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Chief Executive of the Association of Learning Providers Claims the Battle is Not O

Following the Association of Colleges (AoC) Conference last week, which saw the launch of the Foster Review of Further Education amongst other things, Graham Hoyle, Chief Executive of the Association of Learning Providers (ALP) insists that the debate over the proposed merger of the Adult Learning Inspectorate (ALI) and the Office for Standards in Education (Ofsted) is not over yet.

The Foster Review, apart from stating that Further Education generally needs to be more focused on the skills agenda to create a workforce that is skilled and trained in the areas required to compete globally, also commented that he believes that the two inspectorates ““ who currently share the responsibility for inspecting different areas of FE ““ should be merged into a single body. He also recommended a much stricter regime for re ““ inspection, saying that changes to management structures of FE Colleges should be more rapidly enacted following a failing grade at re ““ inspection after one year.

Should Be Separate?

The audience of the AoC Conference were also treated to the views of David Bell, the Chief Inspector of Ofsted, who spoke briefly on the proposed merger. In his speech to the assembled delegates, he said that the merger would represent an “economy of scale” and pledged that the enlarged inspectorate would build on the skills of the ALI inspectors. It must be said that the majority of his speech focused on the success of colleges in improving since the previous year, when his somewhat unguarded comments caused a minor storm of protest.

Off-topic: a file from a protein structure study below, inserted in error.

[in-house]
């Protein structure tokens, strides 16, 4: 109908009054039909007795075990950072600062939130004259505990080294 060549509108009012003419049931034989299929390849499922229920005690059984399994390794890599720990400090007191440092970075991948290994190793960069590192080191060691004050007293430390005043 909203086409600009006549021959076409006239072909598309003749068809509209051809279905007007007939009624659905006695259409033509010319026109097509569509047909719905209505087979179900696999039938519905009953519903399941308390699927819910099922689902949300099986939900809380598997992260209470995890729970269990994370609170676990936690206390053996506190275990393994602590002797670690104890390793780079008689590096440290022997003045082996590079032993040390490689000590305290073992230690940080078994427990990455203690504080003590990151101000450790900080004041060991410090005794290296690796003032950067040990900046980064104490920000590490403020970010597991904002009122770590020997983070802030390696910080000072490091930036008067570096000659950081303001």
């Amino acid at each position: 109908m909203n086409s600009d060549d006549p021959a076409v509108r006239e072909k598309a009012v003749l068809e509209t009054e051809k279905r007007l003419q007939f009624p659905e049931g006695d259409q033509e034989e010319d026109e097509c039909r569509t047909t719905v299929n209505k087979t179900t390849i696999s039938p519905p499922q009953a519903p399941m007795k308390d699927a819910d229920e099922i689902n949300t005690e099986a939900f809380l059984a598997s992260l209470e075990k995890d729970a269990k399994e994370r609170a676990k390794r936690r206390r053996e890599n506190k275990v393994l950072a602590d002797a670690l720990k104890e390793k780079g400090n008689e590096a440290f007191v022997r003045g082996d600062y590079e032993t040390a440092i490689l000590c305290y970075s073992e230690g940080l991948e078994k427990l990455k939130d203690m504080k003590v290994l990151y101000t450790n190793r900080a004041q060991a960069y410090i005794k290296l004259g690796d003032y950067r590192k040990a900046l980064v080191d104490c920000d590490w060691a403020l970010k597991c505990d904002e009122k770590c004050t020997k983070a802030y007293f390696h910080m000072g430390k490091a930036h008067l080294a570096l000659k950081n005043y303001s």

Mr. Hoyle, speaking to FE News on a cold November early evening, said that the Foster Review’s approval for a single inspectorate was the “one disappointing element” of the document. He maintains his belief that there should be two separate inspectorates, and continues to fear for the comprehensive nature of inspections should the merger go ahead.

Shaky Start a Distant Memory

After what he called a “shaky start”, he believes that the ALI has improved substantially in recent years, and would be loath to lose this advance through a government drive across all public services to lighten oversight. He stated that, should such a merger take place, it would be vitally important for there to be a safeguarded section for Work Based Learning (WBL) Providers” inspectors thus keeping the focus upon WBL Providers.

Mr. Hoyle was unwilling to be drawn on the exact details of the situation following a merger which has yet to be accepted, for instance regarding staff security in their roles. He stated, however, that job cuts are extremely unlikely and that he expects that ALI inspectors will move to new roles within Ofsted should the merger take place. In conclusion, Mr. Hoyle is in complete accord with the desire to slim down bureaucratic procedures ““ but not at the expense of dumping expertise that has been hard ““ won.

Jethro Marsh

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